Technical debt lessons from the pandemic

Technical debt can impede progress for even the best IT team. Consider this real-world advice to ensure that past challenges don’t block your team's ability to meet business needs
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If your technology organization is like most, the volume of requests you receive can outpace your ability to keep up with the architecture you need to support innovation and growth. Over time, this situation can cause technical debt, hindering responsiveness and speed to market.

Like many organizations, our company faced challenges during the pandemic that left us with the burden of technical debt. Here’s how we responded to come out ahead.

The shift to online

Over the past two years, technology organizations have been pushed to become more nimble. The pandemic meant that businesses needed the ability to support remote workers, and many were also forced to reinvent the way they delivered core products and/or differentiation. An unfortunate result of all this disruption was a relentless demand for faster delivery and higher technical debt, which for some organizations had started even long prior to the pandemic.

Year Up was no exception. We transitioned from in-person to online delivery of our products in record time. But the technical debt we had incurred through the years made the process much harder than it needed to be.

[ Want more tips to ease your transformation? Read Digital transformation: 3 do's and don'ts. ]

The solution, we decided, needed to not only enable web conferencing for staff and students, but also include back-end systems that could support our online community.

Moving systems forward – with a customer focus

As we worked to solve these challenges, we maintained a focus on servicing our clients while repositioning to fit into the new normal. Keeping an eye on the present state and simultaneously carving out the future state bolstered our two-pronged approach. Our mantra: Make it happen and ensure we are not in this position again moving forward.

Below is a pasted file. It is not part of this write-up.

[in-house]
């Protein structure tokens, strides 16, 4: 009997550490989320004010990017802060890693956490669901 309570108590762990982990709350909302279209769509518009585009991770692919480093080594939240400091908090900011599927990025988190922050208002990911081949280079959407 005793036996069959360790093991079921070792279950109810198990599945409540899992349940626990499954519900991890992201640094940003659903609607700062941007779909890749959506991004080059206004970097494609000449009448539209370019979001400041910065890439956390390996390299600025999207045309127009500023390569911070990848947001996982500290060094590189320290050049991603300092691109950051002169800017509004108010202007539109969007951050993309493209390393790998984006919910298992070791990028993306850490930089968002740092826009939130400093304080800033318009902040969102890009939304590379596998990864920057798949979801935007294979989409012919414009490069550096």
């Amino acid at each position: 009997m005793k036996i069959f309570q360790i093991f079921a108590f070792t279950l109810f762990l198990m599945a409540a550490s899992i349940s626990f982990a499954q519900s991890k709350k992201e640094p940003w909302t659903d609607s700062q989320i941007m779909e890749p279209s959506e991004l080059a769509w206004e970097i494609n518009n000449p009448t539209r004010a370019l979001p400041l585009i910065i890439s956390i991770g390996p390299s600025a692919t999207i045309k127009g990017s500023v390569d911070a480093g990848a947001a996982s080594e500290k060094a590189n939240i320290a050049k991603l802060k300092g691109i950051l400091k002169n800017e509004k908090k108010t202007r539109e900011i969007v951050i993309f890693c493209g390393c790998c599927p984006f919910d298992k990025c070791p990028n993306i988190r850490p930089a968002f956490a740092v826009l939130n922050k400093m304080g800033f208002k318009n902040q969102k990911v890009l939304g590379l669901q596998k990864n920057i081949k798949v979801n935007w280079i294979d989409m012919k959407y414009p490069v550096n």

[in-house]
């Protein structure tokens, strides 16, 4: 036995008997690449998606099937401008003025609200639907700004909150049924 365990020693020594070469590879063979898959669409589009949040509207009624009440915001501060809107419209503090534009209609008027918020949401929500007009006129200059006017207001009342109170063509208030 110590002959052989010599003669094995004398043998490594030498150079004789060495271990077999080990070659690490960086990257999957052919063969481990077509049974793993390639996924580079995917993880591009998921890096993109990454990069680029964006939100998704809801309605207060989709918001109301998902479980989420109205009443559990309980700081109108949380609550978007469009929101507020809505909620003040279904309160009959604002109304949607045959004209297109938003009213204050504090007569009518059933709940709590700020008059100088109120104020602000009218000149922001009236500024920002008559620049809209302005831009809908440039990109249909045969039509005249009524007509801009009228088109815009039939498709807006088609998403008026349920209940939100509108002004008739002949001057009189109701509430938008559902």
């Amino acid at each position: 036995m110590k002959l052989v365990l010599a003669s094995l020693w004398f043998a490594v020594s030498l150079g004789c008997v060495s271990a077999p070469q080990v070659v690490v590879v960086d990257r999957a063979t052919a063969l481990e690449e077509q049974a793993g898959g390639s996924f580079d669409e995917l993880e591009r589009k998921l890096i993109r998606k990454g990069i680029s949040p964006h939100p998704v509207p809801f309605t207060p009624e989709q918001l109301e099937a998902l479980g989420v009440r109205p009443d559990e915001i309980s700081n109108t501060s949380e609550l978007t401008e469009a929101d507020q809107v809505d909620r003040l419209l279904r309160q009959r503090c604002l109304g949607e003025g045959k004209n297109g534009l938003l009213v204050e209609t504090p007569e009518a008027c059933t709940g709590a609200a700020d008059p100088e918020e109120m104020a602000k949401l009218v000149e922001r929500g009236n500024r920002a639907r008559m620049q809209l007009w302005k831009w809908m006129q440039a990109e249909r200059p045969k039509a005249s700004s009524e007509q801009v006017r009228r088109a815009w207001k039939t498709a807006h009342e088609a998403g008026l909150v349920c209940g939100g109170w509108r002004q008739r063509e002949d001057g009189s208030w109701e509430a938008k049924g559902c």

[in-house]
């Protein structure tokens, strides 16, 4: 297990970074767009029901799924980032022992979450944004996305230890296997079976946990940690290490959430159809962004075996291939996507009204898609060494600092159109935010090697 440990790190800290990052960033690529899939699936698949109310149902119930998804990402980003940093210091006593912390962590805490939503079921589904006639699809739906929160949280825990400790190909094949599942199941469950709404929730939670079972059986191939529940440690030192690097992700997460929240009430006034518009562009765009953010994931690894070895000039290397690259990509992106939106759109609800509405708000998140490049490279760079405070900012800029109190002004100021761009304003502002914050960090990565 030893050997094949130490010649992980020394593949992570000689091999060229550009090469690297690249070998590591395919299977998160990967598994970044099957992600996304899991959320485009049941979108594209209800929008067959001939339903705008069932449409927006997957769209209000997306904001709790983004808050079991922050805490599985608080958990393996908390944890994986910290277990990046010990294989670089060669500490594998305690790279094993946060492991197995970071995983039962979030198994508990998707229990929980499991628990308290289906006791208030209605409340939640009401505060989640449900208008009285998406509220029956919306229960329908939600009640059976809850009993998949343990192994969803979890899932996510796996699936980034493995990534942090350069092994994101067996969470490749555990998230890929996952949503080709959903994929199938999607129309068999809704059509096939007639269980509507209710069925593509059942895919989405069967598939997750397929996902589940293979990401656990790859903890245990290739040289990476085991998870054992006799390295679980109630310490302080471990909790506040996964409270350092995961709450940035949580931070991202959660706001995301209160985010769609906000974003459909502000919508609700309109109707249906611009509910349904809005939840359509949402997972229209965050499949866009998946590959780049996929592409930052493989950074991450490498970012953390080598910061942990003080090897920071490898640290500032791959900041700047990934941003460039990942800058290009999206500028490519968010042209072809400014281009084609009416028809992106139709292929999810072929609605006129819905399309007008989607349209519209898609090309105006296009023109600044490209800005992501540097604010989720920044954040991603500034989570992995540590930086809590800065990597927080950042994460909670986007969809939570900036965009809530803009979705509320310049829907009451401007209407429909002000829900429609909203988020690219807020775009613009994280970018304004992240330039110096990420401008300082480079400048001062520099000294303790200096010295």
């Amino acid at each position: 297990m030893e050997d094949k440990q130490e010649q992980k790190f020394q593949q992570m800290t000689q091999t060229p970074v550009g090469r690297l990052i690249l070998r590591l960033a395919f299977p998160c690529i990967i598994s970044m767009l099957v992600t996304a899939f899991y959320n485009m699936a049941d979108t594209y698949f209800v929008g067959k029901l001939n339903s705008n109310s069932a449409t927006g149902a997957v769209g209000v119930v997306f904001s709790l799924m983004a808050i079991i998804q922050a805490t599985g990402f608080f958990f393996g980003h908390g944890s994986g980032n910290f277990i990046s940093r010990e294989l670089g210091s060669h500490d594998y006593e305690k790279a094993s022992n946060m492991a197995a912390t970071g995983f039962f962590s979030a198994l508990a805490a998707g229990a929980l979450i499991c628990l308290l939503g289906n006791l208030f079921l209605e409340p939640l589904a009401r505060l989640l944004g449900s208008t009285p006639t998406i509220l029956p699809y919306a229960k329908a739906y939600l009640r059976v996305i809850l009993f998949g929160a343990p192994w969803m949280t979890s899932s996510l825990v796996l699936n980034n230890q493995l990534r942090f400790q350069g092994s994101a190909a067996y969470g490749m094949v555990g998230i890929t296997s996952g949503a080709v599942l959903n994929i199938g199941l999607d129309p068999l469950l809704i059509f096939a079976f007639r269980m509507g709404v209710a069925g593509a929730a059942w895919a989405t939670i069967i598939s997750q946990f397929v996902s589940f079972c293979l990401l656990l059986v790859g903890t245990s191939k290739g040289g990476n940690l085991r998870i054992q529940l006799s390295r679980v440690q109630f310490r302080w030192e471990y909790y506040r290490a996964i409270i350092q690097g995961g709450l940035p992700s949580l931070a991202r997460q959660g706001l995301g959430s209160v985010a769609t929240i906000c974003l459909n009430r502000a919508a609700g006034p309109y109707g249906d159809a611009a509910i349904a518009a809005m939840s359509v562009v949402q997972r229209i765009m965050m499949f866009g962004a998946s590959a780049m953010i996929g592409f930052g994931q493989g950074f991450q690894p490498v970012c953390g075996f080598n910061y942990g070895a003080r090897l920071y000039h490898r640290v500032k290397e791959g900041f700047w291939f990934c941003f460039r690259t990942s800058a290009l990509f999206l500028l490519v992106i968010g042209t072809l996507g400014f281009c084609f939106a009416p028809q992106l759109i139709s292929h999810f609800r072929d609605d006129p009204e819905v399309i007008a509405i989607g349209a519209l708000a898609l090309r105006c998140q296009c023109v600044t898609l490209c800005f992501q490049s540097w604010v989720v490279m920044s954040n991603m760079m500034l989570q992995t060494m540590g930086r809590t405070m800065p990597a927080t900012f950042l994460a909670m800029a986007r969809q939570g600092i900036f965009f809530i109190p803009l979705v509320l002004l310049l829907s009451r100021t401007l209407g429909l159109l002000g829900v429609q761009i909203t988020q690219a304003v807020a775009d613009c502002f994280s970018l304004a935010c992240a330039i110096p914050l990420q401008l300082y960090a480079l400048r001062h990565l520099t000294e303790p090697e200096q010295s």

To that end, we focused on retiring the technical debt currently in our back-end systems. This is a work in progress – ten years of technical debt will not magically disappear overnight – but through steadfast adherence to thoughtful processes, we continue to make progress.

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A top priority is to ensure that all updates undergo a checkpoint of architectural review. This step is non-negotiable. As a result, our organization has a much better understanding of the balance between speed and foundational concepts.

Technical debt lessons learned

We continue to carefully maintain this balance and ensure that communications and plans are not limited to the tech team but are enterprise-wide. The pandemic and its associated technical debt have given many tech organizations an ear to the business, helping leaders understand that short-term wins today may produce long-term consequences if they’re not thought through.

Taking the time to ensure that an architectural review is part of your standard planning process limits technical debt so your organization can keep up with the speed of business.

[Get answers to key digital transformation questions and lessons from top CIOs: Download our digital transformation cheat sheet.]

Gary Flowers
Gary Flowers is the chief information officer at Year Up. In his role, he is responsible for all Technology and Enterprise Operations for the organization. This includes all external customer-facing technology needed to support the learning initiatives and workforce placement for the “Opportunity Youth” and corporations that Year Up serves.